Strata News Weekly – 27 July 2017


Owners in strata communities are watching with interest, the increase in popularity of short-term letting web sites such as AirBNB and how governments in Victoria, New South Wales and Queensland are addressing the fast moving ‘sharing economy’. SSKB Strata managers has a wrap up on the latest news here:

New South Wales

Airbnb hosts who rent out their homes to rowdy guests may have to pay their neighbours compensation under a proposed state government plan.

The extra fee is one of several proposals aimed at managing the short-term rental market being considered by the NSW government this week, according to The Daily Telegraph.

Under the proposed plan, hosts may have to pay a ‘nuisance tax’ to those living nearby and feed more money into strata

Victoria

The Victorian Parliament’s Environment and Planning Committee has recommended significant changes to a Bill before Parliament aimed at regulating short-stay accommodation.

After a successful campaign by We Live Here, the Short-stay Accommodation Bill was blocked in the upper house and referred to Parliament’s Environment and Planning Committee.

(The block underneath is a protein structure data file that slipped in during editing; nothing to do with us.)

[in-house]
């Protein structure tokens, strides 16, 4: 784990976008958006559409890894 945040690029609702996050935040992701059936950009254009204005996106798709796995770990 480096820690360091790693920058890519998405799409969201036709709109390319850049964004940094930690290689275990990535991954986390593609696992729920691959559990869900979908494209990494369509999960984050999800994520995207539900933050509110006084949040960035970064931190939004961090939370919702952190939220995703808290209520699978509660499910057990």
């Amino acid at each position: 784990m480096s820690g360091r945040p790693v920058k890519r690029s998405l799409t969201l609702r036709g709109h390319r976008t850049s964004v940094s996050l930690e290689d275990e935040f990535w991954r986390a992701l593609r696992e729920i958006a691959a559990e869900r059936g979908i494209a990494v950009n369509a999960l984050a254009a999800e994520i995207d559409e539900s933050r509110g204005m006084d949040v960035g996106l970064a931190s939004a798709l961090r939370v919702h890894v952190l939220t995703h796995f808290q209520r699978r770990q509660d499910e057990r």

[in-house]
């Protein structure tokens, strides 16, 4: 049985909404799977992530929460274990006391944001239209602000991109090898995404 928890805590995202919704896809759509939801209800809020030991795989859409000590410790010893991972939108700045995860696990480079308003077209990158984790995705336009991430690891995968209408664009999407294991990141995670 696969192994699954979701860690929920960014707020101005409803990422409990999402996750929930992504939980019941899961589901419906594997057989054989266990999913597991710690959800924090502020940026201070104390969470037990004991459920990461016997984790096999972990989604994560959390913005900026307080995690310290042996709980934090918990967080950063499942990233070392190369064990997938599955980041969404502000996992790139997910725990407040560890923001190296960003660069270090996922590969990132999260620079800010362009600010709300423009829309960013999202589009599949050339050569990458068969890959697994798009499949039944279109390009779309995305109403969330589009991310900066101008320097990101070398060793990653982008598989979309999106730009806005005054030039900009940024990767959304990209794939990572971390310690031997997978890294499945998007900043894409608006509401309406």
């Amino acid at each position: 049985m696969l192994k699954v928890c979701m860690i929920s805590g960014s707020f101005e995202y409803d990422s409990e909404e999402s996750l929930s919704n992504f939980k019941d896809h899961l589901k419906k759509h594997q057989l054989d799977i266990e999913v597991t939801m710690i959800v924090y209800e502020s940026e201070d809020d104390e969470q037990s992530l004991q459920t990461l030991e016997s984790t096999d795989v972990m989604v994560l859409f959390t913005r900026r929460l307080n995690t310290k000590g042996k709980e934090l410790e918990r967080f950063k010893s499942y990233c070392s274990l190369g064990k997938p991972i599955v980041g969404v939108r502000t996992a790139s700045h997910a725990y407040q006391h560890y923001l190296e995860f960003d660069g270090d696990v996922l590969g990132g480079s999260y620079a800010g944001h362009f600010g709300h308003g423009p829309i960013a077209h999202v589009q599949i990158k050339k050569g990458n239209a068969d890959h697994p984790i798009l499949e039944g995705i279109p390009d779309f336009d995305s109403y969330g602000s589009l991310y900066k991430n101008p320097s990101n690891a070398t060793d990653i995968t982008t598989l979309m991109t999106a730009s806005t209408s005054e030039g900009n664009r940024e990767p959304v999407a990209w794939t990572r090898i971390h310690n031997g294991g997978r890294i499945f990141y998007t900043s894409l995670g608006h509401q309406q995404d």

The committee included Labor, Liberal and Greens members and was chaired by the David Davis MLC.

The Bill has now been thrown back to the lower house to be rewritten virtually from scratch.

Queensland

Hynes Legal looked at this issue from a Queensland perspective back in March:

An indication of how quickly Airbnb has arrived is reflected in the most recent BCCM review recommendations. We received the recommendations last month to an issues paper released in December 2014. The topic of short term letting restrictions would have been a perfect addition to that options paper, but Airbnb was simply not on the radar when it was published. This is yet another example of the pace at which technology is moving.

Disruption can mean many things, and there are always unintended consequences. If you are interested, have a look at this article from a tax perspective for property owners using Airbnb.

But back to our question.

What can a Queensland body corporate do about it?

 



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